People seem to think that going bitless will encourage a good relationship when soft and forgiving hands, interesting rides, and a relaxed rider who leads thoughtfully and well are really all a horse needs to have a good relationship with their person.

But yeah, I completely agree with you. And I'm still fascinated by that new fact about hackamores/bosals! :)
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    12-26-2011, 09:05 PM
  #3
Started
Interesting, and thank you for explaining this! It can be very confusing to me just between English and Western, and then toss in this stuff and I am often out of my league. Are there any online resources you know of that explain the bitless bridle, sidepull, etc stuff that you know of?

I ride my boy in the arena and field in just his halter and lead, and can see how the 'bluff' comes in a bit when I have to verbally correct him for ignoring quieter requests. I imagine out on the trail or 'real life' you have to be even more confident and assured.
     
    12-26-2011, 09:10 PM
  #4
Green Broke
The mechanical hackamore is hard because I have never known it as anything else as the mechanical hackamore. However people sometimes refer to it as simply the hackamore. So as you do, I find myself calling the hackamore a bosal to specify the difference between a mechanical and a true hackamore. But in reality the bosal is a piece of the hackamore. So I guess a mechanical hackamore....is a mechanical hackamore but not a true hackamore.

You explained the bit vs. hackamore/bitless for being natural/less harsh then I can! Like you said it really depends on the horse for what is going to be less harsh. And that seems to be a hard thing for us people to understand...it is always seems easy to think what would the best for the horse but it usually ends up being the easiest for us instead.
     
    12-26-2011, 09:11 PM
  #5
Green Broke
The mechanical hackamore is hard because I have never known it as anything else as the mechanical hackamore. However people sometimes refer to it as simply the hackamore. So as you do, I find myself calling the hackamore a bosal to specify the difference between a mechanical and a true hackamore. But in reality the bosal is a piece of the hackamore. So I guess a mechanical hackamore....is a mechanical hackamore but not a true hackamore.

You explained the bit vs. hackamore/bitless for being natural/less harsh then I can! Like you said it really depends on the horse for what is going to be less harsh. And that seems to be a hard thing for us people to understand...it is always seems easy to think what would the best for the horse but it usually ends up being the easiest for us instead.
     
    12-26-2011, 09:13 PM
  #6
Trained
Jaquima = hackamore, right on! Thanks cowchick, never made the connection phonetically until now, Ha-kee-ma or hackamore. I love the hackamore, after the introduction of the snaffle then comes the jaquima to lower my young western pleasure kids necks naturally. Works better than a set of draw reins or martingale. And is a great refresher course for the trainer not to pull back on reins, only lift & bump.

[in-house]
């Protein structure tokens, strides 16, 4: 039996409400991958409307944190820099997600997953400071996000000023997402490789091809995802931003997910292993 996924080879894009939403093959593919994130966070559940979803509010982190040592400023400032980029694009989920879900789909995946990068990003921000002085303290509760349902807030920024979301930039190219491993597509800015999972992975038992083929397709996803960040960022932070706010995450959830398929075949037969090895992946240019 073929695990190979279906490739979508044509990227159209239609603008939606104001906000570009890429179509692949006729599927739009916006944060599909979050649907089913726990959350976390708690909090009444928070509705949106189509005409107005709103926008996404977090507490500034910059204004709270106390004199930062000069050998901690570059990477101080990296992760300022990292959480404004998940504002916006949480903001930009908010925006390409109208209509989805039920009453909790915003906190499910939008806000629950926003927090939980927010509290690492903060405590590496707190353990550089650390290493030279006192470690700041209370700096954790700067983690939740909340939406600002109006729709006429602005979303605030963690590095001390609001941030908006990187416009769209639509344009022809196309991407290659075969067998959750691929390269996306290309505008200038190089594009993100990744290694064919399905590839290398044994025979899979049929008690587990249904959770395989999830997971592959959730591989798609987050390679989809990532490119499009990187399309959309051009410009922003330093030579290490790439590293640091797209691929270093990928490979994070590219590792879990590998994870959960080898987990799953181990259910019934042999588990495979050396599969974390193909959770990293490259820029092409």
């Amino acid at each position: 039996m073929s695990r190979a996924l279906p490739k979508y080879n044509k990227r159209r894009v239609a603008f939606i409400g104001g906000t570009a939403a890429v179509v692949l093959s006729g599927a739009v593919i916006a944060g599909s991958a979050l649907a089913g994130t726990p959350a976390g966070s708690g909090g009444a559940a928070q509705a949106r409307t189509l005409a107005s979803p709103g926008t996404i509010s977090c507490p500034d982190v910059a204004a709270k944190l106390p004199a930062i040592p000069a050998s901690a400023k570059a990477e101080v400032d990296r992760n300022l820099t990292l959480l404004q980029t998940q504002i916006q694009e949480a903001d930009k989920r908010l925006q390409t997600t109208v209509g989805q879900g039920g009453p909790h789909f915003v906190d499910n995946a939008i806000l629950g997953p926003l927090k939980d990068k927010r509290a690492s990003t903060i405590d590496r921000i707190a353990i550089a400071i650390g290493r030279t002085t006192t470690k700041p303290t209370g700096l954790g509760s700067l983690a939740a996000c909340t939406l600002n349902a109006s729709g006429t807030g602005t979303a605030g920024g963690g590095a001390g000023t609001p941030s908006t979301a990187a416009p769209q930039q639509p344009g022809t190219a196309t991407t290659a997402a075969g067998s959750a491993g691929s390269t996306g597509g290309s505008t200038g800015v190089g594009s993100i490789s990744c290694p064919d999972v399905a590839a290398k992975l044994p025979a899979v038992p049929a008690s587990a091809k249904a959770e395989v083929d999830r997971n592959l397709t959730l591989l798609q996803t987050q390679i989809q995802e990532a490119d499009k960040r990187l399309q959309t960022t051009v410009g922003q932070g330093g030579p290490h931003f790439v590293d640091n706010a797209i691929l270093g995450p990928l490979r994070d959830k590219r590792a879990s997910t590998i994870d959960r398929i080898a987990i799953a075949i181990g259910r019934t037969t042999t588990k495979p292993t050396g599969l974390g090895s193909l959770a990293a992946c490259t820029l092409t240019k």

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    12-26-2011, 09:13 PM
  #7
Green Broke
Double post....sorry
     
    12-26-2011, 09:19 PM
  #8
Green Broke
Quote:
Originally Posted by Sharpie    
Interesting, and thank you for explaining this! It can be very confusing to me just between English and Western, and then toss in this stuff and I am often out of my league. Are there any online resources you know of that explain the bitless bridle, sidepull, etc stuff that you know of?

I ride my boy in the arena and field in just his halter and lead, and can see how the 'bluff' comes in a bit when I have to verbally correct him for ignoring quieter requests. I imagine out on the trail or 'real life' you have to be even more confident and assured.
I don't know of any websites that explain the difference. But if you Google Vaquero Horsemanship, Richard Caldwell or Bruce Sandifer you will come up with some good websites that explain the hackamore or vaquero style horsemanship that the hackamore was born from. They are both excellent hackmore guys.
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    12-27-2011, 12:16 AM
  #9
Banned
For clarity's sake, I use the term "bosal" to refer to the true jaquima, the generic "hackamore" for anything bitless, and then devide into the metal + curb chain mechanical hackamores and the primarily leather bitless bridles. Seems easier to do it that way than to fight common vernacular....just like how a Tom Thumb bit is a "snaffle," according to far too many.
     
    12-27-2011, 12:11 PM
  #10
Green Broke
Quote:
Originally Posted by bubba13    
For clarity's sake, I use the term "bosal" to refer to the true jaquima, the generic "hackamore" for anything bitless, and then devide into the metal + curb chain mechanical hackamores and the primarily leather bitless bridles. Seems easier to do it that way than to fight common vernacular....just like how a Tom Thumb bit is a "snaffle," according to far too many.
I find myself doing the same just because it seems if you say "hackamore" someone thinks of a "mechanical hackamore" which can be confusing!